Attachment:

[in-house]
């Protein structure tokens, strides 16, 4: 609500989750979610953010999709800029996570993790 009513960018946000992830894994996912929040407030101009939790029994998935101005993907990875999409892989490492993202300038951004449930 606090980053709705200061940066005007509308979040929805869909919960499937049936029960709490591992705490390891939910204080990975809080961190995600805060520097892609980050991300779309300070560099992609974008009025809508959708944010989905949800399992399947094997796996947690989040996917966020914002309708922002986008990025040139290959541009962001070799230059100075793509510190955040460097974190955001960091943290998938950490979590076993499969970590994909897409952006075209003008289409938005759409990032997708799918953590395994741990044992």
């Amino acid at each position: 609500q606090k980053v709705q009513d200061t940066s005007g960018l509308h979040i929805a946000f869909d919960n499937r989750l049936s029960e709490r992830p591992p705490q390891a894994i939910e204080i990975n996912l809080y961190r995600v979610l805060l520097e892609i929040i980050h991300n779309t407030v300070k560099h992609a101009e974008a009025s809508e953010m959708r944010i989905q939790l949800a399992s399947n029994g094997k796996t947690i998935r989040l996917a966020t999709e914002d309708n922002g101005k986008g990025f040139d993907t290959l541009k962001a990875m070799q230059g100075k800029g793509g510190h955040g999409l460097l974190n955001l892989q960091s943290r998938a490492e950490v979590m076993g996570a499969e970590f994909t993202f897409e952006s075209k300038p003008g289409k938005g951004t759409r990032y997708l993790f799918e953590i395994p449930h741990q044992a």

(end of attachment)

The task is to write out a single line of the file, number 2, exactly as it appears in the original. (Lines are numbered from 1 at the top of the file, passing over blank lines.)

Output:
């Protein structure tokens, strides 16, 4: 609500989750979610953010999709800029996570993790 009513960018946000992830894994996912929040407030101009939790029994998935101005993907990875999409892989490492993202300038951004449930 606090980053709705200061940066005007509308979040929805869909919960499937049936029960709490591992705490390891939910204080990975809080961190995600805060520097892609980050991300779309300070560099992609974008009025809508959708944010989905949800399992399947094997796996947690989040996917966020914002309708922002986008990025040139290959541009962001070799230059100075793509510190955040460097974190955001960091943290998938950490979590076993499969970590994909897409952006075209003008289409938005759409990032997708799918953590395994741990044992």